Working On Your Working Dog’s Routine

By: Josh Sheldon

Working on your working dog’s routine

If you haven't noticed, my dog Chester is a big part of my outdoor life. Dogs – not unlike humans - require regular reinforcement and training to operate at their optimum performance level.

Wow, how the years fly by. Chester is now five and a year from his prime. He has always been a great dog, easy to train, and eager to please. Even though he is fully trained, for conditioning sake and reinforcement purposes, I get him back into a work routine by mid July.

A working dog’s routine is a combination of obedience training, retrieving, and signaling audible and visual. Most new handlers make the mistake of only focusing on retrieving. The byproduct of such one-sided education tends to create a disobedient dog that is only able to retrieve a bird if it is seen going down. A disobedient dog can be extremely dangerous in the field in that they may be unable to hold his position at the moment of truth. By running into a hunter with his finger on the trigger and the safety off, the dog can cause a shooter to tip over and discharge his weapon on accident. The results could be fatal to the dog or another hunter. For this reason, a hunting dog’s training must start with obedience, and only progress once it has mastered the skill.

Nearly all trainers work their dogs a bit differently. Unless you are training a dog to run trials, it's not important how it performs a task, just that it is done safely and quickly. The use of a leash to restrain and coach the dog is needed until it obeys and returns flawlessly. My obedience routine consist of three basic commands: Sit, stay, and heel. I recommend using a whistle and hand signals to give commands, even in the earliest stages of training. This is done because as the dog gets further away, it may become unable to hear your verbal commands.

The sit command should be taught first. I give one toot of the whistle and lift the dog’s leash while gently pushing down on its haunches. When it sits, I give praise, and repeat the process until the dog sits without any stimuli but the whistle. I have found that most dogs I train learn to sit within minutes. Repeat the sit command for several days, inside and out. Once the dog performs the routine immediately, you may move on to the stay command.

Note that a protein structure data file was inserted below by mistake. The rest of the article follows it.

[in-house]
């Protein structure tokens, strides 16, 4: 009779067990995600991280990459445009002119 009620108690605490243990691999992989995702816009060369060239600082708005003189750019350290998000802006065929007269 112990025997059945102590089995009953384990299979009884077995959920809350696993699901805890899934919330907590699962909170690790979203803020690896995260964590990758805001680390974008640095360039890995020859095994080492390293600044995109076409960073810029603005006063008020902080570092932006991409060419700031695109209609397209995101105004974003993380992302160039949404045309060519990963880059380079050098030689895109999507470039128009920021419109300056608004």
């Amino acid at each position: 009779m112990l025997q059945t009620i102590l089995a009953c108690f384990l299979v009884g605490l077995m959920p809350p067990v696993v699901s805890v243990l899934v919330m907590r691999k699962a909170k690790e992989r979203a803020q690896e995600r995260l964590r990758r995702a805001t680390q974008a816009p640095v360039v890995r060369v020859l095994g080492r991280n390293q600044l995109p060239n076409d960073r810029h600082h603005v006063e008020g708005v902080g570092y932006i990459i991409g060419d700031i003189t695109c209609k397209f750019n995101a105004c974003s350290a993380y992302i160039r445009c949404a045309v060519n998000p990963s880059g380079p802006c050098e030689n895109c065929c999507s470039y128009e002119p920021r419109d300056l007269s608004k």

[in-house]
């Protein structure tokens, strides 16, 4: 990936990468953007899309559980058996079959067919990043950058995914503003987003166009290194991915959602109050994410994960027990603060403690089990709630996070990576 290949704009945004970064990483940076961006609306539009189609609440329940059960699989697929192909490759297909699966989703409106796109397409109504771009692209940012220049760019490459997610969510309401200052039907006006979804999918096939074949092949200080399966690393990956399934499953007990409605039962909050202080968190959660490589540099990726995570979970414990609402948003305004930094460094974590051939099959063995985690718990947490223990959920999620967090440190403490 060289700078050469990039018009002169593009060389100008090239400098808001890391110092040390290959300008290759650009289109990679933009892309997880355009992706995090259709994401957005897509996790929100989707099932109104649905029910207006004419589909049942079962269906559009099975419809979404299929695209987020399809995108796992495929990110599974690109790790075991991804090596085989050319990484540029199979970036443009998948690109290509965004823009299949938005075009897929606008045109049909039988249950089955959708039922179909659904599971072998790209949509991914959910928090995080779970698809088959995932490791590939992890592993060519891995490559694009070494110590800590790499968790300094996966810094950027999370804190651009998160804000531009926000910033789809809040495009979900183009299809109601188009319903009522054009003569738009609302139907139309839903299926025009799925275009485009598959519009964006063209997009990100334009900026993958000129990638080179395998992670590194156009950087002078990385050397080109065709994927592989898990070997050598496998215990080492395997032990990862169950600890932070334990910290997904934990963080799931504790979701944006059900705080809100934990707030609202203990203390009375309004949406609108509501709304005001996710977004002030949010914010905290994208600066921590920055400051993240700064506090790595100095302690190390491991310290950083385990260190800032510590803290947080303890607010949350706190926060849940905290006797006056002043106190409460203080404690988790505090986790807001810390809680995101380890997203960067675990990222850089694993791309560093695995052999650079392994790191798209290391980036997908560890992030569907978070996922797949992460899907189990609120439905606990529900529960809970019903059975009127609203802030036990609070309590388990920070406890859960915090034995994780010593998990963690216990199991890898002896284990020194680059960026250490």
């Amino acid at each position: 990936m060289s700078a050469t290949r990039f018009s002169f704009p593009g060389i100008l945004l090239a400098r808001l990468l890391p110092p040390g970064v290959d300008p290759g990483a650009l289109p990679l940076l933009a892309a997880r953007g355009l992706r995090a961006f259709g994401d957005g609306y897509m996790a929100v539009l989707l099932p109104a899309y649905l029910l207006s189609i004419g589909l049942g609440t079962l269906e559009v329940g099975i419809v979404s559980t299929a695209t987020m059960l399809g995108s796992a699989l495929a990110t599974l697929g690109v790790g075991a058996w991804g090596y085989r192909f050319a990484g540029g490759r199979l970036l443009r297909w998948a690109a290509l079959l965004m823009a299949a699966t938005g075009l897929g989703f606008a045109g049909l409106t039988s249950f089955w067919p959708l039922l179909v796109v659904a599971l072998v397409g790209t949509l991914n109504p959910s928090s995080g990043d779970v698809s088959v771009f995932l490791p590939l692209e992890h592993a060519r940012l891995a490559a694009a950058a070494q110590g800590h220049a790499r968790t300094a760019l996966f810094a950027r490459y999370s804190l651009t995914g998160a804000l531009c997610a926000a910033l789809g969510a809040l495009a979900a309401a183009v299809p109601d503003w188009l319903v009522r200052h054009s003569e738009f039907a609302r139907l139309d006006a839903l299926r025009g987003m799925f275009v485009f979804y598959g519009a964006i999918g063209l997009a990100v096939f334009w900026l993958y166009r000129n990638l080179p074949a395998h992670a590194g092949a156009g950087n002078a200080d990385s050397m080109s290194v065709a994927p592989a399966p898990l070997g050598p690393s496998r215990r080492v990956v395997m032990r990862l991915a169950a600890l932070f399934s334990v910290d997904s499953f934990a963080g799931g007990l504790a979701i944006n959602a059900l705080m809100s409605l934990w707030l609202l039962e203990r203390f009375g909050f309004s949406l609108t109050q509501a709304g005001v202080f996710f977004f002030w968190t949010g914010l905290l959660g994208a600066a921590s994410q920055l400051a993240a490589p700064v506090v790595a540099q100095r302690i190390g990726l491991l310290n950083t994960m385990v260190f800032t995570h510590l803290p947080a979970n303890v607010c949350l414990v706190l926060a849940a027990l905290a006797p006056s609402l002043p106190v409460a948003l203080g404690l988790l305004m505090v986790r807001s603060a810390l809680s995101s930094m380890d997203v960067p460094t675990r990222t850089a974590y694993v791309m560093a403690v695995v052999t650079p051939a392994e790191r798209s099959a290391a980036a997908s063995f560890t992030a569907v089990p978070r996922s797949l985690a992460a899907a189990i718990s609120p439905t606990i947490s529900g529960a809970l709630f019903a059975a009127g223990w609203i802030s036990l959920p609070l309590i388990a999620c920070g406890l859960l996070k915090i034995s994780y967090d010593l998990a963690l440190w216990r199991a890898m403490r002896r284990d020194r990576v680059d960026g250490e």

The stay command is a hand signal for the most part, but in the early stages I also use a verbal command. I start by having the dog sit, I then put my hand in front of its face and say stay. I back up a few feet while continuing to hold my hand out. If the dog breaks, return it to the sit position and repeat until it gets the point. Once this is mastered, I switch from a walking leash to a long rope leash to extend the distance, but still have control of the pup.

The heel command is integrated into the stay command as a way to get the dog to return to your side. I give three quick toots of the whistle and gesture for the dog to return. It's not important in the early stages that the dog return to your side and sit. Once it returns immediately, begin to coach it with the rope to your side and give the sit command. The dog learns to return on the triple toot, and will automatically sit without command after a few days.



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